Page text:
Like most fun things, the French have been doing it for years: According to director Tobin Atkinson, the show’s creators Sebastien Azzopardi and Sacha Danino “must have done something right ... because the show is now into its fifth continuous season on the Paris stage.” With their assistance, Marynell Hinton translated it—especially the jokes—into a form suitable for Utah audiences.
The humor in this genre is based on scattershot, hit-and-miss references, puns and running jokes; there are always some terrible ones, but they make up for it in volume. This one hits at least 85 percent—a success in anybody’s book. But, whatever the hit-to-miss statistics, we were laughing our asses off the whole time—and the beauty of the system is that any reference that falls flat (“There’s an app for that,” Full House) can be swapped out like a bad light bulb.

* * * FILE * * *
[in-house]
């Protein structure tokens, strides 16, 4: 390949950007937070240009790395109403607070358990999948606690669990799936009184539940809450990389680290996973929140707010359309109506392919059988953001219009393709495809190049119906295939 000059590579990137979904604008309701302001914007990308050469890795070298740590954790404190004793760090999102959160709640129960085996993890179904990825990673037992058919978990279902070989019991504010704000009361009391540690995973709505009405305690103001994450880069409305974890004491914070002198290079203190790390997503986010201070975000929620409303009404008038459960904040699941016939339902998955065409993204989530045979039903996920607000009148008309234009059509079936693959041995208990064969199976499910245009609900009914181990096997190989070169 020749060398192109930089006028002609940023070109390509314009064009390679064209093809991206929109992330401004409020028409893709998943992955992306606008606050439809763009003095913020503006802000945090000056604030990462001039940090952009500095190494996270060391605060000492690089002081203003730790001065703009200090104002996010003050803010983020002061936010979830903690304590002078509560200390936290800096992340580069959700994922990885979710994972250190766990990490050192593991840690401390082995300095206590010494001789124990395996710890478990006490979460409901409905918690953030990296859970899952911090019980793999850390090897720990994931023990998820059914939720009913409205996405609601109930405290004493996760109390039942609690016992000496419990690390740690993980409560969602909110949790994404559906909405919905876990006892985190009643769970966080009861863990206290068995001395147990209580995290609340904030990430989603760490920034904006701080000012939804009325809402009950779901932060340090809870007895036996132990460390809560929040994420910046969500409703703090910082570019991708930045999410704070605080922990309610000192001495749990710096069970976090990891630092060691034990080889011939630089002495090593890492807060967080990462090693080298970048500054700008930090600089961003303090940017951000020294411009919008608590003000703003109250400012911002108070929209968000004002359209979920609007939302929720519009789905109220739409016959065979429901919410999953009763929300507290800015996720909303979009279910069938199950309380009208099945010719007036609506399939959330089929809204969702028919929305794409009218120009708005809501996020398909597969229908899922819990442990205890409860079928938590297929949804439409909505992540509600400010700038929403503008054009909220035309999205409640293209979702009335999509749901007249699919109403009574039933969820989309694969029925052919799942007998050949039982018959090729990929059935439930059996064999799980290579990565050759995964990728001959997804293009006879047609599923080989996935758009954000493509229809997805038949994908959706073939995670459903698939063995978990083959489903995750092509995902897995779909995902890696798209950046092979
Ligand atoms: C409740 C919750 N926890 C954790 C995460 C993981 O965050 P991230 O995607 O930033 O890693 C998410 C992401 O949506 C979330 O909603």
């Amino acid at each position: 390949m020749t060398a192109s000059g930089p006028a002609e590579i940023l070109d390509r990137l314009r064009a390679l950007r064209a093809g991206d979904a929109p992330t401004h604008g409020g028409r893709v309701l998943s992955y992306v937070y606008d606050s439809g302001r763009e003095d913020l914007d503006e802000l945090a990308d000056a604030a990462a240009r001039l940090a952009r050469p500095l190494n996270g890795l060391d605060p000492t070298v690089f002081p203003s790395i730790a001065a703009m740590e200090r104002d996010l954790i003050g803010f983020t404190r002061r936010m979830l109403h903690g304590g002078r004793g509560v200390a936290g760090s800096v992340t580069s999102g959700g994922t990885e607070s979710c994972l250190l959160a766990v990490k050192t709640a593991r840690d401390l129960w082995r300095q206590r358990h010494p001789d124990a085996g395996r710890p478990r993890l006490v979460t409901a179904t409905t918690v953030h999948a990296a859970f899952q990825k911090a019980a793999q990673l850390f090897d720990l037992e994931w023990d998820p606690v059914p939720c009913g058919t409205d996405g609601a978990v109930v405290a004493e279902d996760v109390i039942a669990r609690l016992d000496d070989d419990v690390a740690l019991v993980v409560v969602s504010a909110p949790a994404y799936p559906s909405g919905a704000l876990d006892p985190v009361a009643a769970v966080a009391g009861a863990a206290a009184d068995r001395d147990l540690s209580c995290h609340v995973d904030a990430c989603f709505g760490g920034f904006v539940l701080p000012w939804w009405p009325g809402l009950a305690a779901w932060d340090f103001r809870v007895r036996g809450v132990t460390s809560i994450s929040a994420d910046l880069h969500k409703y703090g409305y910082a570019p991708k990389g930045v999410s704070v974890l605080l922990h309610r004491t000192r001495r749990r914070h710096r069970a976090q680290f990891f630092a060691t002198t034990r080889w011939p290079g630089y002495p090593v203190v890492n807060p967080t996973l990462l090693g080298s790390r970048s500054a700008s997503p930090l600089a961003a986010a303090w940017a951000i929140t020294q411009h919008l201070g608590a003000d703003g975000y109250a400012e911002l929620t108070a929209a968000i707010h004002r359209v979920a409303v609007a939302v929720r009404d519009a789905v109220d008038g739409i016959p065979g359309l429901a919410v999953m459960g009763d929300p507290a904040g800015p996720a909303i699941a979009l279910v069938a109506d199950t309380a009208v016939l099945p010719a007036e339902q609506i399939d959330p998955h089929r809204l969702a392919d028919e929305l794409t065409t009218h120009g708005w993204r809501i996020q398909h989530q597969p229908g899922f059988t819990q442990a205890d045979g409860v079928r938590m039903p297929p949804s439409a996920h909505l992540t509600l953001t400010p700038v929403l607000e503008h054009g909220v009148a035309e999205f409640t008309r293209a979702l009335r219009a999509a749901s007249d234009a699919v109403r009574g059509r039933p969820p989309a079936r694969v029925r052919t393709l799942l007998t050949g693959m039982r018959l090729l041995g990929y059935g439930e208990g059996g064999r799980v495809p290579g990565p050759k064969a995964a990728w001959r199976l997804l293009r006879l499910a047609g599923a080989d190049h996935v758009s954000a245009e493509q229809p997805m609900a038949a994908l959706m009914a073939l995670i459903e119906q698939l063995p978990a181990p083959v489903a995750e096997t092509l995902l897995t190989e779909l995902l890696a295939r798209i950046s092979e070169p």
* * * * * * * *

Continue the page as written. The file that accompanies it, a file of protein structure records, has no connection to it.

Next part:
Performances are uniformly strong: Kirt Barnes’ portrayal of a tripped-out, aphorism-spouting Hong Kong opium-den attendant is a highlight, and Susan Maurer is hilarious in all her onstage incarnations (even her “please turn off your phones” speech is delightful.) Roger Dunbar’s Detective Fix is so authentically British he seems to have stepped out of a BBC comedy. As the monomaniacal villain in the melodrama, he offers such a tightly controlled performance that it could easily be overlooked among the other characters’ over-the-top nuttiness. But watch carefully—Dunbar’s comedic timing is impeccable.